On Wednesday, 7 startups were chosen for first ever GCHQ Cyber Accelerator program
Wayra UK, the accelerator hub at the center of Telefónica Open Future_ network’s innovation efforts in Britain, announced on Wednesday that they had finalized their selection of the seven startups that would be joining their cyber-focused program.
The initiative for Wayra UK’s latest venture is backed by the British government, with involvement from the Department of Culture, Media and Sport (DCMS) and the GCHQ, the UK’s equivalent of the NSA that is responsible for signals intelligence among their other duties.
The accelerator will be located at the Cheltenham Cyber Innovation Centre, a government-run facility where the companies will have access to the talents and resources of GCHQ’s elite cyber personnel.
The companies that made the list are CounterCraft, Cyberowl, Cybersmart, FutureScaper, Spherical Defence, StatusToday, and Verimuchme.
Following the completion of the accelerator program, the spokesman told Geektime that, “The programme will be reviewed after the first 3-month period and a decision on what happens next will be taken then.”
This could mean either funding from a related investor, acceptance into another Wayra related accelerator, contracts with the GCHQ, or other possibilities that are still very much up in the air.
There is a clear focus among these startups on the B2B market. Looking at the various banking and IT industries served by the companies that made it into the program, a spokesman from Wayra tells Geektime that many of these solutions work to protect user data that are held by companies using their services. This can include cases where a consumer signs up for a service, giving their name or financial information like a credit card, or even more personal details like health status. In the rush to bring everything online and into the cloud (think IoT), the protection of user data has unfortunately been amongst the first victims.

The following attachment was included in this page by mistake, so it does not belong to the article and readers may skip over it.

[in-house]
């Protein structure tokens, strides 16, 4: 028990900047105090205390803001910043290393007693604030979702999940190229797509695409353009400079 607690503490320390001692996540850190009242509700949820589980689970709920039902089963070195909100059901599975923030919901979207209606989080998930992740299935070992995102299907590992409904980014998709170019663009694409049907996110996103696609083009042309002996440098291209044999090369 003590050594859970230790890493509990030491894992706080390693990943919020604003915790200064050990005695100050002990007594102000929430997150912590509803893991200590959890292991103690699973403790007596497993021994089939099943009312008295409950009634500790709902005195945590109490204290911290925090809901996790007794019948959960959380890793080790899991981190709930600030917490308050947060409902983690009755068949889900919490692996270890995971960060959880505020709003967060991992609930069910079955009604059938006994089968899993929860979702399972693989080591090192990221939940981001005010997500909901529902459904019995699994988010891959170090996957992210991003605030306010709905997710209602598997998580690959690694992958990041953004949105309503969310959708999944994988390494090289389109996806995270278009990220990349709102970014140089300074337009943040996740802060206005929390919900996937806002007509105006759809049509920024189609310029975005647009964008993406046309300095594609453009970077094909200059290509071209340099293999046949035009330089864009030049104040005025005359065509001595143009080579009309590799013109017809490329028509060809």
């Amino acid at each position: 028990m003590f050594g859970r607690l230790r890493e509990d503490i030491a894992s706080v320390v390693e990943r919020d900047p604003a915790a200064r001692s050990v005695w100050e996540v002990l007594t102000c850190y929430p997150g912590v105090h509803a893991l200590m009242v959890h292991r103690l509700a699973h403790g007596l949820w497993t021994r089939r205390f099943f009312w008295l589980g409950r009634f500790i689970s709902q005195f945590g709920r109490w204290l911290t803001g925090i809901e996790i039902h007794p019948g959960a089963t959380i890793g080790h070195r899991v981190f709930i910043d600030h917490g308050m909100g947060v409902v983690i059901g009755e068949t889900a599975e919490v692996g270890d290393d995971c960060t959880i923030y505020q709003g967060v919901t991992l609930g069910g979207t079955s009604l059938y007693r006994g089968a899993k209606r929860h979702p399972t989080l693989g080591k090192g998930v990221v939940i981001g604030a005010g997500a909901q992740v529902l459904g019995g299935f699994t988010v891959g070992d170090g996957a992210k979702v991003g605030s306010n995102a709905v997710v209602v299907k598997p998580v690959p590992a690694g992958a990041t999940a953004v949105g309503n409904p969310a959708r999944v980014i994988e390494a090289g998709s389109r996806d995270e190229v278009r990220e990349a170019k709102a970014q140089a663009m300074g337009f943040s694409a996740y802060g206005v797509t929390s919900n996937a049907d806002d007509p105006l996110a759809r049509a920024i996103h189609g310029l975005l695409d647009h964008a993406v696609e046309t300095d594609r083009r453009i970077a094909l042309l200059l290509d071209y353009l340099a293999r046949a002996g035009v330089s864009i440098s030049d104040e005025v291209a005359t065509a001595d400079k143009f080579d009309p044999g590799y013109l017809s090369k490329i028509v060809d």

While CounterCraft is headquartered in Spain, the rest of the companies are reported to be UK-based. Known more for their role in fintech and consumer markets, it is interesting to see a push in the UK for promoting the cyber market. Director at Wayra UK and Telefónica Open Future_ (UK) Gary Stewart, said in his statement to the press that, “The opening of the GCHQ Cyber Accelerator is a significant step forward for the UK’s ambitions to be a global hub for cyber talent. By bringing together GCHQ’s world-class security expertise and pairing it with Wayra’s track record in accelerating businesses, we will give entrepreneurs with exceptional cyber security ideas the opportunity to develop them in the best possible environment. This accelerator could have a huge impact on the global cyber security sector, generating the next generation of systems that will make everyone’s online experience safer and more secure.”
Still developing, the cyber sector is being looked at as a high value industry in the very near future as expectations of requirements from companies begin to change. The cyber security market reached $75 billion in 2015, and is expected to top $200 billion by 2021 according to a Markets&Markets report.
Geektime Data Intelligence’s Beni Hakak points out that while areas like banking face significant requirements to implement certain cyber protections, most companies and government offices are yet to feel the impact of the pending regulation that is yet to come. Whether for e-commerce or even simple operations that hold any kind of sensitive data, Hakak says that like all organizations are required to work with an certiorari standards today, tomorrow they will need to be up to snuff with cyber security checks.
New regulations would mean a boon for cyber companies like fire code for smoke detectors: just a lot more profitable for the companies here.
So beyond the desire to help make the country safer as a part of the National Cyber Security Strategy, which has been backed by a £1.9 billion investment, there are definitely hopes that encouraging the growth of the sector, it will be able to help put back solid capital into the economy.
The US Department of Defense, as well as other government security bodies known for their outreach to startups in recent years, is looking to stay on top of the latest developments and offer contracts where possible. Interestingly, the model has been to send a clear message to companies that while the government or military may wish to become a customer, it is still beholden upon the companies to find other forms of revenue, and not become dependent.
I am personally a fan of these types of accelerators that give members of the private and public sectors a chance to intermingle and share (approved of course) information and practices, thus improving the ecosystem as a whole. If government organizations are able to pick up better products to help achieve their missions through these exchanges, then this should be considered a win-win.